By CLAUDIA BUCK
May 16, 2008
For hundreds of parents expecting a $300-per-child stimulus payment, the IRS could still owe you.
Because of computer glitches and taxpayer filing errors, as many as 350,000 tax-paying parents nationwide were shorted the $300-per-child payment they're due under the federal government's stimulus payment plan.
If your family is among them, a catch-up check will be arriving in mid-July, IRS spokesman Terry Lemons said
"We're going in to make sure we correct the situation," Lemons said. "We appreciate everyone's patience during this."
Frustrated calls to the IRS from parents, tax preparers and others began popping up in the last two weeks, Lemons said, after the first direct-deposit stimulus checks started arriving in bank accounts -- but without the $300 allotments for kids.
Some of the errors occurred, Lemons said, because taxpayers filling out paper returns didn't check the child tax credit box.
"You could be in the situation where you make too much money to qualify for a child tax credit," Lemons said, "but you would still be eligible for the $300 stimulus payment for each child."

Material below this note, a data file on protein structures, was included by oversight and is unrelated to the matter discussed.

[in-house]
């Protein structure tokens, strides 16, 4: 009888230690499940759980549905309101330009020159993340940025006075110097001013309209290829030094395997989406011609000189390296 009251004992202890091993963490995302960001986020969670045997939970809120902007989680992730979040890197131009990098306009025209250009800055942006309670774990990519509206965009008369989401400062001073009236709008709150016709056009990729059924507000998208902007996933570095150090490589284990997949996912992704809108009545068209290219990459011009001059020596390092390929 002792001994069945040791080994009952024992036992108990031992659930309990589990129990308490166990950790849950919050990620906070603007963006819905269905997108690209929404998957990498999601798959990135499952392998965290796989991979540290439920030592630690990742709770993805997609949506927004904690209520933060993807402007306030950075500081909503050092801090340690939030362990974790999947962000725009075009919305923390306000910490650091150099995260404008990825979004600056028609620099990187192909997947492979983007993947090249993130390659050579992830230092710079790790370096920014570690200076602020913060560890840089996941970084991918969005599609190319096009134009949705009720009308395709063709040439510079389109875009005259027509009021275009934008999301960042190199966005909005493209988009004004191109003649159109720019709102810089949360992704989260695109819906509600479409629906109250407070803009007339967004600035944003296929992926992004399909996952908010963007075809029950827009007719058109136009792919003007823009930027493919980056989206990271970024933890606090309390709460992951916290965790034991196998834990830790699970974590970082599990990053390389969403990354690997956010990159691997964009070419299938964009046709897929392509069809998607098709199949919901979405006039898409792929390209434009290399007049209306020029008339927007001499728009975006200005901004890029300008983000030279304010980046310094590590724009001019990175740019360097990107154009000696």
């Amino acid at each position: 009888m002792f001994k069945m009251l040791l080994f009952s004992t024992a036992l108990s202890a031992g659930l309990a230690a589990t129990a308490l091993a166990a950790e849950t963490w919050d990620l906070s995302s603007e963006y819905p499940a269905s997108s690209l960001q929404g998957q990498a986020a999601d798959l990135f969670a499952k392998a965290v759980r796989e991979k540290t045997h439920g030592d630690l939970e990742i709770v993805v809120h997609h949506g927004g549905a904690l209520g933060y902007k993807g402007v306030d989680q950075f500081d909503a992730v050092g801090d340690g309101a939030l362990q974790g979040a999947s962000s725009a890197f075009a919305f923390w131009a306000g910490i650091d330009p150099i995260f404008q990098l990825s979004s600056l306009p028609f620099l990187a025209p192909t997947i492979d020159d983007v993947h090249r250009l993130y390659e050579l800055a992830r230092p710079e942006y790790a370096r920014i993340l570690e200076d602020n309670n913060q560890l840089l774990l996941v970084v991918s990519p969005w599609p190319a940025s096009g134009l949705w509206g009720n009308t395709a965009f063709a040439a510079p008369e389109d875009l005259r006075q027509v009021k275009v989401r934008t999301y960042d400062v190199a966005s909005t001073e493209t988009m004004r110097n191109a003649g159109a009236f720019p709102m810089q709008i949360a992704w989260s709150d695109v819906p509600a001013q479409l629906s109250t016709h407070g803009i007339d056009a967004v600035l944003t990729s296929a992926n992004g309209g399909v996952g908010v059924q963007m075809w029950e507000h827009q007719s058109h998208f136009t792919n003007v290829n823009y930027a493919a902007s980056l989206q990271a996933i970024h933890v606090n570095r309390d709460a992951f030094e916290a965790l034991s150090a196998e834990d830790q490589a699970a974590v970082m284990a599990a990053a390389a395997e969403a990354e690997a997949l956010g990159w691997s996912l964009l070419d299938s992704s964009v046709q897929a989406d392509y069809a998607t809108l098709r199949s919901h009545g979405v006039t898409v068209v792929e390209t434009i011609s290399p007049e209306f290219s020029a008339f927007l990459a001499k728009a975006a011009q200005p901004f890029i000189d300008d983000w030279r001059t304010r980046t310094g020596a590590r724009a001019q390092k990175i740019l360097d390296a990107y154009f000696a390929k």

The confusion arises because the regular income tax guidelines for claiming children as a tax credit are different from those qualifying them for the stimulus payments.
On a 1040 federal tax form, for instance, if a taxpayer whose income was too high didn't check the box for a child tax credit, the IRS would not know they had a child eligible for a $300 stimulus payment.
Under the stimulus payment program, a qualifying child is a dependent who was younger than 17 as of December 2007.
Errors also occurred, Lemons said, due to glitches with some tax preparation software, mainly from two companies, CCH, based in Illinois, and Petz Enterprises Inc., based in California, both of which are used primarily by tax professionals. He said the problem was almost unheard of with large tax software companies like TurboTax or Intuit.
Lemons said a similar problem occurred during the last stimulus check program in 2003. Back then, parents who missed receiving their allotment had to wait until the next tax year to get reimbursed.
"That's the nice thing this time: There's nothing for the taxpayer to do," Lemons said. "We're identifying where the mistakes were made, and we're getting the check out to everyone."
In addition, he said, a letter will be going out explaining the errors and follow-up payment.
The IRS estimates that more than 99 percent of nearly 36 million returns eligible for child stimulus payments were filled out accurately by taxpayers, meaning that less than 1 percent will need the additional check mail-outs.
For details, go to www.irs.gov and click on "Economic Stimulus Payments: Most Frequently Asked Questions."
Distributed to subscribers for publication by
Scripps Howard News Service, http://www.scrippsnews.com
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